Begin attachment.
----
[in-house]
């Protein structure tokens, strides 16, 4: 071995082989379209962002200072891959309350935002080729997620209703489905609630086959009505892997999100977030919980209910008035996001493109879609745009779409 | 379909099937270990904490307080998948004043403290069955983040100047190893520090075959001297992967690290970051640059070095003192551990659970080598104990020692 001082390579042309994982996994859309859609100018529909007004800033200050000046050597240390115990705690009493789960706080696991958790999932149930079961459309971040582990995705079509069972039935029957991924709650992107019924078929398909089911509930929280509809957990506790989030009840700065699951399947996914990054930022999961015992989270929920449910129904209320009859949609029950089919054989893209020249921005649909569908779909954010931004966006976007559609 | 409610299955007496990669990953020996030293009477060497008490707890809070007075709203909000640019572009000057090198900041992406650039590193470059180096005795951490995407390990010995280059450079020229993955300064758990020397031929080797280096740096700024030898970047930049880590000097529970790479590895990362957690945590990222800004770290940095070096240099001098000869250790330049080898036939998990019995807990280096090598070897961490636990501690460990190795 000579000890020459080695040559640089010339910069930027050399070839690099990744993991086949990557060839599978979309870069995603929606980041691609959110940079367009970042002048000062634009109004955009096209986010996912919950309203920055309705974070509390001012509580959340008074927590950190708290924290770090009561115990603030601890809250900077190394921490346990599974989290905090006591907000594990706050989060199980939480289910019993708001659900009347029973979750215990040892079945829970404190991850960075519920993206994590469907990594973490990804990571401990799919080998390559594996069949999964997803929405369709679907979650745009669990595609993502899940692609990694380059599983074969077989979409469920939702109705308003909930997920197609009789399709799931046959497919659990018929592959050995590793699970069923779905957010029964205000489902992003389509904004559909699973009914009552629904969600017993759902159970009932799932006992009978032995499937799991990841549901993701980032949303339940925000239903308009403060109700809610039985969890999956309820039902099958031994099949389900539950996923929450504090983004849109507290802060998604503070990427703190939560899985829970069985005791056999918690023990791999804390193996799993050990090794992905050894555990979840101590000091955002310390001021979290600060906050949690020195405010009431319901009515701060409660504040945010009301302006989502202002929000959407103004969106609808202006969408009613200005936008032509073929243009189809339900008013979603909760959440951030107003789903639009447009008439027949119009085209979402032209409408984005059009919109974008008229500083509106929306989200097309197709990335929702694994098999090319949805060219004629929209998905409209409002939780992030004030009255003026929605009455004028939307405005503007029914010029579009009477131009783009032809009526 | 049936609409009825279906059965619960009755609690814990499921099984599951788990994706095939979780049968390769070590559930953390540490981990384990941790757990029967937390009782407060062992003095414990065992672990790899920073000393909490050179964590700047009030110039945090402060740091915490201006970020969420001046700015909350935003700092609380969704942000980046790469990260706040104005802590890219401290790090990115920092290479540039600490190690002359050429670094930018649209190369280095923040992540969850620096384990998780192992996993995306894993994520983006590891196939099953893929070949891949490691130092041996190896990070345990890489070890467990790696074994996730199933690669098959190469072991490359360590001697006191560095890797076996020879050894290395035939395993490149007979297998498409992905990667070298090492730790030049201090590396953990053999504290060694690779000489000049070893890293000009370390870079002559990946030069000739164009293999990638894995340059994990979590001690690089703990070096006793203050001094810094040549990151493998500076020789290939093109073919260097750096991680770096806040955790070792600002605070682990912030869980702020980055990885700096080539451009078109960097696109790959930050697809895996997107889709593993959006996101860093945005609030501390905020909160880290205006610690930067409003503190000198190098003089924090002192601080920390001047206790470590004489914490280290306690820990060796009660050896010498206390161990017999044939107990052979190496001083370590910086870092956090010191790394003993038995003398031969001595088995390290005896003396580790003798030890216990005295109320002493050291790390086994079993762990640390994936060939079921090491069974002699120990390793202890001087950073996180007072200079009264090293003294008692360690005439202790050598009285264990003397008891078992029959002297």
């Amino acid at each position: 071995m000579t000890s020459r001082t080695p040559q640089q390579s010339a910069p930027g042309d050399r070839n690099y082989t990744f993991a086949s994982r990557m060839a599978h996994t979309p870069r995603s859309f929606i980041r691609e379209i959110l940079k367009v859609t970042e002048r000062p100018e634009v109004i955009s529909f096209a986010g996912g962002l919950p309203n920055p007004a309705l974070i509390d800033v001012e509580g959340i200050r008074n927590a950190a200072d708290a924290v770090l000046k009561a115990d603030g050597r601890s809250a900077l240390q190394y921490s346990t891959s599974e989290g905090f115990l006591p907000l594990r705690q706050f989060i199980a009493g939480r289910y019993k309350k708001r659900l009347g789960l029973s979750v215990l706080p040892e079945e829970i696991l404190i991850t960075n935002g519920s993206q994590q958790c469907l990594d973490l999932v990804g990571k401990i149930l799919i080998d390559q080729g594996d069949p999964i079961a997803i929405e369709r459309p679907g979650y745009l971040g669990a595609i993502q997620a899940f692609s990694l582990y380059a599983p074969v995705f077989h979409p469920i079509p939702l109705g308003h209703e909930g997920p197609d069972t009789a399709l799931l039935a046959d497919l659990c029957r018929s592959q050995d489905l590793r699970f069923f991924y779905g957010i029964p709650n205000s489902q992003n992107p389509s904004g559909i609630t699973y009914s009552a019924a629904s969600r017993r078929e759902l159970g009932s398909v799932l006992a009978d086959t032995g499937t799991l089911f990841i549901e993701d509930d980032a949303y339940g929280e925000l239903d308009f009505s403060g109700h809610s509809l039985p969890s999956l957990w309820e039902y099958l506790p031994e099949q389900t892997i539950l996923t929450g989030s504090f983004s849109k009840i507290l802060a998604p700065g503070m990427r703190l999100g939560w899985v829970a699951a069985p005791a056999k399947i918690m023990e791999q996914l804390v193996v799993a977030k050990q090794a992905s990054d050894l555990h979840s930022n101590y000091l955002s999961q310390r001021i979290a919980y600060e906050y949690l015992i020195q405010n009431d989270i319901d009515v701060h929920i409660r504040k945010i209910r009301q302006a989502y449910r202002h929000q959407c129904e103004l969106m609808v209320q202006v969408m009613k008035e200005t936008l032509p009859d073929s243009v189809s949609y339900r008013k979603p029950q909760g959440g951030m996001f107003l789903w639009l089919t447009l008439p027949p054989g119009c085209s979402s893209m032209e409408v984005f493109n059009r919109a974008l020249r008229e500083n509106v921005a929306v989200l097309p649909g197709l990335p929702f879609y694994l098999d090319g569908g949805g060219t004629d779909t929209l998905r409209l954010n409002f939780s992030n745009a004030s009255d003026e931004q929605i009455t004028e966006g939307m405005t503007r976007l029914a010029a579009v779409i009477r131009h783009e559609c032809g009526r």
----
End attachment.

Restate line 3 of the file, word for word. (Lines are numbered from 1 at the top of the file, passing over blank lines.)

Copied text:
């Amino acid at each position: 071995m000579t000890s020459r001082t080695p040559q640089q390579s010339a910069p930027g042309d050399r070839n690099y082989t990744f993991a086949s994982r990557m060839a599978h996994t979309p870069r995603s859309f929606i980041r691609e379209i959110l940079k367009v859609t970042e002048r000062p100018e634009v109004i955009s529909f096209a986010g996912g962002l919950p309203n920055p007004a309705l974070i509390d800033v001012e509580g959340i200050r008074n927590a950190a200072d708290a924290v770090l000046k009561a115990d603030g050597r601890s809250a900077l240390q190394y921490s346990t891959s599974e989290g905090f115990l006591p907000l594990r705690q706050f989060i199980a009493g939480r289910y019993k309350k708001r659900l009347g789960l029973s979750v215990l706080p040892e079945e829970i696991l404190i991850t960075n935002g519920s993206q994590q958790c469907l990594d973490l999932v990804g990571k401990i149930l799919i080998d390559q080729g594996d069949p999964i079961a997803i929405e369709r459309p679907g979650y745009l971040g669990a595609i993502q997620a899940f692609s990694l582990y380059a599983p074969v995705f077989h979409p469920i079509p939702l109705g308003h209703e909930g997920p197609d069972t009789a399709l799931l039935a046959d497919l659990c029957r018929s592959q050995d489905l590793r699970f069923f991924y779905g957010i029964p709650n205000s489902q992003n992107p389509s904004g559909i609630t699973y009914s009552a019924a629904s969600r017993r078929e759902l159970g009932s398909v799932l006992a009978d086959t032995g499937t799991l089911f990841i549901e993701d509930d980032a949303y339940g929280e925000l239903d308009f009505s403060g109700h809610s509809l039985p969890s999956l957990w309820e039902y099958l506790p031994e099949q389900t892997i539950l996923t929450g989030s504090f983004s849109k009840i507290l802060a998604p700065g503070m990427r703190l999100g939560w899985v829970a699951a069985p005791a056999k399947i918690m023990e791999q996914l804390v193996v799993a977030k050990q090794a992905s990054d050894l555990h979840s930022n101590y000091l955002s999961q310390r001021i979290a919980y600060e906050y949690l015992i020195q405010n009431d989270i319901d009515v701060h929920i409660r504040k945010i209910r009301q302006a989502y449910r202002h929000q959407c129904e103004l969106m609808v209320q202006v969408m009613k008035e200005t936008l032509p009859d073929s243009v189809s949609y339900r008013k979603p029950q909760g959440g951030m996001f107003l789903w639009l089919t447009l008439p027949p054989g119009c085209s979402s893209m032209e409408v984005f493109n059009r919109a974008l020249r008229e500083n509106v921005a929306v989200l097309p649909g197709l990335p929702f879609y694994l098999d090319g569908g949805g060219t004629d779909t929209l998905r409209l954010n409002f939780s992030n745009a004030s009255d003026e931004q929605i009455t004028e966006g939307m405005t503007r976007l029914a010029a579009v779409i009477r131009h783009e559609c032809g009526r």